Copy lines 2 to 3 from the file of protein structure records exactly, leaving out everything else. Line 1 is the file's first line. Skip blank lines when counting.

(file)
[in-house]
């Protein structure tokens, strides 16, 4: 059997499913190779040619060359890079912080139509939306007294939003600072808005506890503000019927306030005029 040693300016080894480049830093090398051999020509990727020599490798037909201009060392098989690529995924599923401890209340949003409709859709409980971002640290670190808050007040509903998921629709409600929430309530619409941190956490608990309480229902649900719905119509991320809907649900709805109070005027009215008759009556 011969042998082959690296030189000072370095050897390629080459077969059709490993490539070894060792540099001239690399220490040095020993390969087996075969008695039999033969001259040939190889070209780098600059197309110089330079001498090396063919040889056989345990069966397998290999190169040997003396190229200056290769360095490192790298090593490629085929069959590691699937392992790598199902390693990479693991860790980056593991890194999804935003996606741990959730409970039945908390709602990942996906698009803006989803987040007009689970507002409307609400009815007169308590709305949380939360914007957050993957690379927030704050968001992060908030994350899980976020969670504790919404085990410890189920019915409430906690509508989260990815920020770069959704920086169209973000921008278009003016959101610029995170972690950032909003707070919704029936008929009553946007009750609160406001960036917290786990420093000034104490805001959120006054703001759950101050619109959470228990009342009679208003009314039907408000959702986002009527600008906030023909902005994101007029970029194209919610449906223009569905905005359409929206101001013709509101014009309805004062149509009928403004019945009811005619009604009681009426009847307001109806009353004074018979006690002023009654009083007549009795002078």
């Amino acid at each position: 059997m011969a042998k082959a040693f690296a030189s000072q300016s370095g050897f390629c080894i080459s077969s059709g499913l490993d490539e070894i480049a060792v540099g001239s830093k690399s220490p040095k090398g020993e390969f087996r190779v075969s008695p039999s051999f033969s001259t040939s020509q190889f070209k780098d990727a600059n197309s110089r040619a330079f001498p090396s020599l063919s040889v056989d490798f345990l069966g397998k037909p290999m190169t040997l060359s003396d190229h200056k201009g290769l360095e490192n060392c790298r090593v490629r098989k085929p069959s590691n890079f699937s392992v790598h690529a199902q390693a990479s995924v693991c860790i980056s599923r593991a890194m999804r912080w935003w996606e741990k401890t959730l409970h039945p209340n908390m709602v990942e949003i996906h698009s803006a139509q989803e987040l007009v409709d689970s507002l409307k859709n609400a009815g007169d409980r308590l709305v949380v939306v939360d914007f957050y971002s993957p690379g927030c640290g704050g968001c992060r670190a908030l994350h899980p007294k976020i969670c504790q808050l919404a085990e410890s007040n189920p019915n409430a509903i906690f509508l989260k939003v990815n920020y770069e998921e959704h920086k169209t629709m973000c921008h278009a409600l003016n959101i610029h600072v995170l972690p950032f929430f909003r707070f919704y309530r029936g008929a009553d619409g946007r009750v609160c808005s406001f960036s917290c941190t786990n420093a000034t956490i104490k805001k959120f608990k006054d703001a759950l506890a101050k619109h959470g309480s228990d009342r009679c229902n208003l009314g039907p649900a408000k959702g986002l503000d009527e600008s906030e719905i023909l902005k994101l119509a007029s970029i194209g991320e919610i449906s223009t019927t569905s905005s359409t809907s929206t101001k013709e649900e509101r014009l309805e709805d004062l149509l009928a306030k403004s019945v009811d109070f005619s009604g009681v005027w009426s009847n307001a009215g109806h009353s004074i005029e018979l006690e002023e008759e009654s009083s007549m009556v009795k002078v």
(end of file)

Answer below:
């Protein structure tokens, strides 16, 4: 059997499913190779040619060359890079912080139509939306007294939003600072808005506890503000019927306030005029 040693300016080894480049830093090398051999020509990727020599490798037909201009060392098989690529995924599923401890209340949003409709859709409980971002640290670190808050007040509903998921629709409600929430309530619409941190956490608990309480229902649900719905119509991320809907649900709805109070005027009215008759009556 011969042998082959690296030189000072370095050897390629080459077969059709490993490539070894060792540099001239690399220490040095020993390969087996075969008695039999033969001259040939190889070209780098600059197309110089330079001498090396063919040889056989345990069966397998290999190169040997003396190229200056290769360095490192790298090593490629085929069959590691699937392992790598199902390693990479693991860790980056593991890194999804935003996606741990959730409970039945908390709602990942996906698009803006989803987040007009689970507002409307609400009815007169308590709305949380939360914007957050993957690379927030704050968001992060908030994350899980976020969670504790919404085990410890189920019915409430906690509508989260990815920020770069959704920086169209973000921008278009003016959101610029995170972690950032909003707070919704029936008929009553946007009750609160406001960036917290786990420093000034104490805001959120006054703001759950101050619109959470228990009342009679208003009314039907408000959702986002009527600008906030023909902005994101007029970029194209919610449906223009569905905005359409929206101001013709509101014009309805004062149509009928403004019945009811005619009604009681009426009847307001109806009353004074018979006690002023009654009083007549009795002078």
């Amino acid at each position: 059997m011969a042998k082959a040693f690296a030189s000072q300016s370095g050897f390629c080894i080459s077969s059709g499913l490993d490539e070894i480049a060792v540099g001239s830093k690399s220490p040095k090398g020993e390969f087996r190779v075969s008695p039999s051999f033969s001259t040939s020509q190889f070209k780098d990727a600059n197309s110089r040619a330079f001498p090396s020599l063919s040889v056989d490798f345990l069966g397998k037909p290999m190169t040997l060359s003396d190229h200056k201009g290769l360095e490192n060392c790298r090593v490629r098989k085929p069959s590691n890079f699937s392992v790598h690529a199902q390693a990479s995924v693991c860790i980056s599923r593991a890194m999804r912080w935003w996606e741990k401890t959730l409970h039945p209340n908390m709602v990942e949003i996906h698009s803006a139509q989803e987040l007009v409709d689970s507002l409307k859709n609400a009815g007169d409980r308590l709305v949380v939306v939360d914007f957050y971002s993957p690379g927030c640290g704050g968001c992060r670190a908030l994350h899980p007294k976020i969670c504790q808050l919404a085990e410890s007040n189920p019915n409430a509903i906690f509508l989260k939003v990815n920020y770069e998921e959704h920086k169209t629709m973000c921008h278009a409600l003016n959101i610029h600072v995170l972690p950032f929430f909003r707070f919704y309530r029936g008929a009553d619409g946007r009750v609160c808005s406001f960036s917290c941190t786990n420093a000034t956490i104490k805001k959120f608990k006054d703001a759950l506890a101050k619109h959470g309480s228990d009342r009679c229902n208003l009314g039907p649900a408000k959702g986002l503000d009527e600008s906030e719905i023909l902005k994101l119509a007029s970029i194209g991320e919610i449906s223009t019927t569905s905005s359409t809907s929206t101001k013709e649900e509101r014009l309805e709805d004062l149509l009928a306030k403004s019945v009811d109070f005619s009604g009681v005027w009426s009847n307001a009215g109806h009353s004074i005029e018979l006690e002023e008759e009654s009083s007549m009556v009795k002078v």